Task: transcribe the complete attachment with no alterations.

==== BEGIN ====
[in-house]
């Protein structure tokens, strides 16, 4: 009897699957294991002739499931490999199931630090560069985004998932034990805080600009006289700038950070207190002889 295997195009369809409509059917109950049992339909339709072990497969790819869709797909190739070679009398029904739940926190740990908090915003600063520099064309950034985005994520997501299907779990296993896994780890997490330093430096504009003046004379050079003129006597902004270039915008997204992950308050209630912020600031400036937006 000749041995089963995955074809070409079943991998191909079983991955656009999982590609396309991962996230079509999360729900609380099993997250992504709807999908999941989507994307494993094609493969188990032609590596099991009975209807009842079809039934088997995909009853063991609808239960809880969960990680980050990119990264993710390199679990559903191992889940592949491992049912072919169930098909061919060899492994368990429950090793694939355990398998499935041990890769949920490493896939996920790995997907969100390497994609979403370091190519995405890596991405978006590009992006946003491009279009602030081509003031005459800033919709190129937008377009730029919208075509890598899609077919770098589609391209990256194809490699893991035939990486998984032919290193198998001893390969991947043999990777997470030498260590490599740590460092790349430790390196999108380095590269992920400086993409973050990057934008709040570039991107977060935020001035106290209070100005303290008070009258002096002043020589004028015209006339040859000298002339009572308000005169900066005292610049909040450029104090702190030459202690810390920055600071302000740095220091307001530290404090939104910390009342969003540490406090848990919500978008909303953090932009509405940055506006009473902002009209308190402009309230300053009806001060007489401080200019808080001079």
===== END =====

[in-house]
């Protein structure tokens, strides 16, 4: 009897699957294991002739499931490999199931630090560069985004998932034990805080600009006289700038950070207190002889 295997195009369809409509059917109950049992339909339709072990497969790819869709797909190739070679009398029904739940926190740990908090915003600063520099064309950034985005994520997501299907779990296993896994780890997490330093430096504009003046004379050079003129006597902004270039915008997204992950308050209630912020600031400036937006 000749041995089963995955074809070409079943991998191909079983991955656009999982590609396309991962996230079509999360729900609380099993997250992504709807999908999941989507994307494993094609493969188990032609590596099991009975209807009842079809039934088997995909009853063991609808239960809880969960990680980050990119990264993710390199679990559903191992889940592949491992049912072919169930098909061919060899492994368990429950090793694939355990398998499935041990890769949920490493896939996920790995997907969100390497994609979403370091190519995405890596991405978006590009992006946003491009279009602030081509003031005459800033919709190129937008377009730029919208075509890598899609077919770098589609391209990256194809490699893991035939990486998984032919290193198998001893390969991947043999990777997470030498260590490599740590460092790349430790390196999108380095590269992920400086993409973050990057934008709040570039991107977060935020001035106290209070100005303290008070009258002096002043020589004028015209006339040859000298002339009572308000005169900066005292610049909040450029104090702190030459202690810390920055600071302000740095220091307001530290404090939104910390009342969003540490406090848990919500978008909303953090932009509405940055506006009473902002009209308190402009309230300053009806001060007489401080200019808080001079």